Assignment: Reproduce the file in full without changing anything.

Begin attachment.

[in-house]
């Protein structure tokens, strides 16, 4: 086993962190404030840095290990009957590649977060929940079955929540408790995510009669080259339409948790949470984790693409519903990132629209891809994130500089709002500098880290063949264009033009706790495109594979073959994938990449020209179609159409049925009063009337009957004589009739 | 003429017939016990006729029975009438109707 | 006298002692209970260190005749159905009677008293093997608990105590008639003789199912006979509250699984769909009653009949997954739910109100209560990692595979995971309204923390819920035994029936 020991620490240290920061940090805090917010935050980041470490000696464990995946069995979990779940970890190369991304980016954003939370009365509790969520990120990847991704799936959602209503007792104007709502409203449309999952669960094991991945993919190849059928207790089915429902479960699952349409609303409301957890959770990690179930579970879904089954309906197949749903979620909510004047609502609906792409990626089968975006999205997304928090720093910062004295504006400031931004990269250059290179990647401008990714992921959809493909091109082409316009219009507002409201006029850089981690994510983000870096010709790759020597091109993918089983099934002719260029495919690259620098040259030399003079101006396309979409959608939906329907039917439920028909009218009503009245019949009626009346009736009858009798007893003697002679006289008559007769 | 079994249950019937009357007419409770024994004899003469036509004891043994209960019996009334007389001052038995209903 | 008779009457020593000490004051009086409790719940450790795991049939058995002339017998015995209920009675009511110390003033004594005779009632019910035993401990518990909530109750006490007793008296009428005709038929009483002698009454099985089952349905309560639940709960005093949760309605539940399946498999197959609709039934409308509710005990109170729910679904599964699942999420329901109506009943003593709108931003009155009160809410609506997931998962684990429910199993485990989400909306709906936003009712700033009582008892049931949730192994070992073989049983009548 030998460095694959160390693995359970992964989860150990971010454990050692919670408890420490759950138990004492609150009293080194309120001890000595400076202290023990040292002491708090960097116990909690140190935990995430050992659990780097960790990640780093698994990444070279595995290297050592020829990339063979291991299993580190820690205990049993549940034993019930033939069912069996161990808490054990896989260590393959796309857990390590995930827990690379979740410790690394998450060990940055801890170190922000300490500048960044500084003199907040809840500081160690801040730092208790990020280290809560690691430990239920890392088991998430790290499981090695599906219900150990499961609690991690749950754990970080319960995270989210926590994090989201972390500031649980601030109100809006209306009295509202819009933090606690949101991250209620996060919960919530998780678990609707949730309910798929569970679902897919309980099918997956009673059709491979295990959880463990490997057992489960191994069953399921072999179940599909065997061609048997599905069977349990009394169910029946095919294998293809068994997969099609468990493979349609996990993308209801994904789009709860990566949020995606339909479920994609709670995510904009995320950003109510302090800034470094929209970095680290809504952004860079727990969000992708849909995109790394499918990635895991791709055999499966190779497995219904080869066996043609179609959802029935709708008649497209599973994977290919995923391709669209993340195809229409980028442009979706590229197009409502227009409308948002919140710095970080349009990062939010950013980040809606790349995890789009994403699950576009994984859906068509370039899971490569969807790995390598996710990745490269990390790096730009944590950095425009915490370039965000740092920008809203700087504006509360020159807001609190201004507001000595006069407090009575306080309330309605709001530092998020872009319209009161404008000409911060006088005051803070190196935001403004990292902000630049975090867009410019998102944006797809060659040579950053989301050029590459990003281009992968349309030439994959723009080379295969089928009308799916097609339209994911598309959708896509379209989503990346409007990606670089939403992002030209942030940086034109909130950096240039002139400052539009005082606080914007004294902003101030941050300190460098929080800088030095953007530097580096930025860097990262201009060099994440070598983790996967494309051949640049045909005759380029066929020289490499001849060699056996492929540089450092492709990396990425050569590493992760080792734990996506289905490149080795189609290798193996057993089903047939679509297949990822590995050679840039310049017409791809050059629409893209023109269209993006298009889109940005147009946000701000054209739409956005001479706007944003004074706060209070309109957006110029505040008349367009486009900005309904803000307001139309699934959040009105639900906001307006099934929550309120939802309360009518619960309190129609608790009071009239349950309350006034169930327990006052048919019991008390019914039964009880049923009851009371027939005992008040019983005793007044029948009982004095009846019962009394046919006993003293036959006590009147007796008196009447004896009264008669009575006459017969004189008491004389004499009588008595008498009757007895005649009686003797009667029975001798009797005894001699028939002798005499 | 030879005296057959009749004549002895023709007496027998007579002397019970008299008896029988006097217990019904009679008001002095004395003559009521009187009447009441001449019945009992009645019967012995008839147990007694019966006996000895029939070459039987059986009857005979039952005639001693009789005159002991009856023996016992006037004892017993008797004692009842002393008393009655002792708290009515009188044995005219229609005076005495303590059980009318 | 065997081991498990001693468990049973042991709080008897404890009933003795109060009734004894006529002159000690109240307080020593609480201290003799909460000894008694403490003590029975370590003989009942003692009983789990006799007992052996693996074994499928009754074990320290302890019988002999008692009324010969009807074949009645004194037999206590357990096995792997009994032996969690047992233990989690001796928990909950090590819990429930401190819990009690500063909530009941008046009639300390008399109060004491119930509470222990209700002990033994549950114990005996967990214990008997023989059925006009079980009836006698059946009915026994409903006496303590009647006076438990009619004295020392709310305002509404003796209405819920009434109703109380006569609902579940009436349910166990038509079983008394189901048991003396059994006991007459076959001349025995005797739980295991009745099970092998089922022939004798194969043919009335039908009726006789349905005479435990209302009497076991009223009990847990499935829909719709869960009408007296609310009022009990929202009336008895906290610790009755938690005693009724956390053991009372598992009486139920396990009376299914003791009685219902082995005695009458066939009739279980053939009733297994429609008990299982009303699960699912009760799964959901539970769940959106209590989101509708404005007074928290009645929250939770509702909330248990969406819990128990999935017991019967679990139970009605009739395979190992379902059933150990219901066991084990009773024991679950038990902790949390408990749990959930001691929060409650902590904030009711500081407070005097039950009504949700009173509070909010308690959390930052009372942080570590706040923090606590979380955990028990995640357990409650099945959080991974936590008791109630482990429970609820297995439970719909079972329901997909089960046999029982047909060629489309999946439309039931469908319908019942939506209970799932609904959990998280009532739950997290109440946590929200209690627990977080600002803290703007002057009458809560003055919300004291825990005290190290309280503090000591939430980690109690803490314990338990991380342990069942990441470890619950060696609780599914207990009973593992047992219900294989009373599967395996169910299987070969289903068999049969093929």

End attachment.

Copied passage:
[in-house]
């Protein structure tokens, strides 16, 4: 086993962190404030840095290990009957590649977060929940079955929540408790995510009669080259339409948790949470984790693409519903990132629209891809994130500089709002500098880290063949264009033009706790495109594979073959994938990449020209179609159409049925009063009337009957004589009739 | 003429017939016990006729029975009438109707 | 006298002692209970260190005749159905009677008293093997608990105590008639003789199912006979509250699984769909009653009949997954739910109100209560990692595979995971309204923390819920035994029936 020991620490240290920061940090805090917010935050980041470490000696464990995946069995979990779940970890190369991304980016954003939370009365509790969520990120990847991704799936959602209503007792104007709502409203449309999952669960094991991945993919190849059928207790089915429902479960699952349409609303409301957890959770990690179930579970879904089954309906197949749903979620909510004047609502609906792409990626089968975006999205997304928090720093910062004295504006400031931004990269250059290179990647401008990714992921959809493909091109082409316009219009507002409201006029850089981690994510983000870096010709790759020597091109993918089983099934002719260029495919690259620098040259030399003079101006396309979409959608939906329907039917439920028909009218009503009245019949009626009346009736009858009798007893003697002679006289008559007769 | 079994249950019937009357007419409770024994004899003469036509004891043994209960019996009334007389001052038995209903 | 008779009457020593000490004051009086409790719940450790795991049939058995002339017998015995209920009675009511110390003033004594005779009632019910035993401990518990909530109750006490007793008296009428005709038929009483002698009454099985089952349905309560639940709960005093949760309605539940399946498999197959609709039934409308509710005990109170729910679904599964699942999420329901109506009943003593709108931003009155009160809410609506997931998962684990429910199993485990989400909306709906936003009712700033009582008892049931949730192994070992073989049983009548 030998460095694959160390693995359970992964989860150990971010454990050692919670408890420490759950138990004492609150009293080194309120001890000595400076202290023990040292002491708090960097116990909690140190935990995430050992659990780097960790990640780093698994990444070279595995290297050592020829990339063979291991299993580190820690205990049993549940034993019930033939069912069996161990808490054990896989260590393959796309857990390590995930827990690379979740410790690394998450060990940055801890170190922000300490500048960044500084003199907040809840500081160690801040730092208790990020280290809560690691430990239920890392088991998430790290499981090695599906219900150990499961609690991690749950754990970080319960995270989210926590994090989201972390500031649980601030109100809006209306009295509202819009933090606690949101991250209620996060919960919530998780678990609707949730309910798929569970679902897919309980099918997956009673059709491979295990959880463990490997057992489960191994069953399921072999179940599909065997061609048997599905069977349990009394169910029946095919294998293809068994997969099609468990493979349609996990993308209801994904789009709860990566949020995606339909479920994609709670995510904009995320950003109510302090800034470094929209970095680290809504952004860079727990969000992708849909995109790394499918990635895991791709055999499966190779497995219904080869066996043609179609959802029935709708008649497209599973994977290919995923391709669209993340195809229409980028442009979706590229197009409502227009409308948002919140710095970080349009990062939010950013980040809606790349995890789009994403699950576009994984859906068509370039899971490569969807790995390598996710990745490269990390790096730009944590950095425009915490370039965000740092920008809203700087504006509360020159807001609190201004507001000595006069407090009575306080309330309605709001530092998020872009319209009161404008000409911060006088005051803070190196935001403004990292902000630049975090867009410019998102944006797809060659040579950053989301050029590459990003281009992968349309030439994959723009080379295969089928009308799916097609339209994911598309959708896509379209989503990346409007990606670089939403992002030209942030940086034109909130950096240039002139400052539009005082606080914007004294902003101030941050300190460098929080800088030095953007530097580096930025860097990262201009060099994440070598983790996967494309051949640049045909005759380029066929020289490499001849060699056996492929540089450092492709990396990425050569590493992760080792734990996506289905490149080795189609290798193996057993089903047939679509297949990822590995050679840039310049017409791809050059629409893209023109269209993006298009889109940005147009946000701000054209739409956005001479706007944003004074706060209070309109957006110029505040008349367009486009900005309904803000307001139309699934959040009105639900906001307006099934929550309120939802309360009518619960309190129609608790009071009239349950309350006034169930327990006052048919019991008390019914039964009880049923009851009371027939005992008040019983005793007044029948009982004095009846019962009394046919006993003293036959006590009147007796008196009447004896009264008669009575006459017969004189008491004389004499009588008595008498009757007895005649009686003797009667029975001798009797005894001699028939002798005499 | 030879005296057959009749004549002895023709007496027998007579002397019970008299008896029988006097217990019904009679008001002095004395003559009521009187009447009441001449019945009992009645019967012995008839147990007694019966006996000895029939070459039987059986009857005979039952005639001693009789005159002991009856023996016992006037004892017993008797004692009842002393008393009655002792708290009515009188044995005219229609005076005495303590059980009318 | 065997081991498990001693468990049973042991709080008897404890009933003795109060009734004894006529002159000690109240307080020593609480201290003799909460000894008694403490003590029975370590003989009942003692009983789990006799007992052996693996074994499928009754074990320290302890019988002999008692009324010969009807074949009645004194037999206590357990096995792997009994032996969690047992233990989690001796928990909950090590819990429930401190819990009690500063909530009941008046009639300390008399109060004491119930509470222990209700002990033994549950114990005996967990214990008997023989059925006009079980009836006698059946009915026994409903006496303590009647006076438990009619004295020392709310305002509404003796209405819920009434109703109380006569609902579940009436349910166990038509079983008394189901048991003396059994006991007459076959001349025995005797739980295991009745099970092998089922022939004798194969043919009335039908009726006789349905005479435990209302009497076991009223009990847990499935829909719709869960009408007296609310009022009990929202009336008895906290610790009755938690005693009724956390053991009372598992009486139920396990009376299914003791009685219902082995005695009458066939009739279980053939009733297994429609008990299982009303699960699912009760799964959901539970769940959106209590989101509708404005007074928290009645929250939770509702909330248990969406819990128990999935017991019967679990139970009605009739395979190992379902059933150990219901066991084990009773024991679950038990902790949390408990749990959930001691929060409650902590904030009711500081407070005097039950009504949700009173509070909010308690959390930052009372942080570590706040923090606590979380955990028990995640357990409650099945959080991974936590008791109630482990429970609820297995439970719909079972329901997909089960046999029982047909060629489309999946439309039931469908319908019942939506209970799932609904959990998280009532739950997290109440946590929200209690627990977080600002803290703007002057009458809560003055919300004291825990005290190290309280503090000591939430980690109690803490314990338990991380342990069942990441470890619950060696609780599914207990009973593992047992219900294989009373599967395996169910299987070969289903068999049969093929």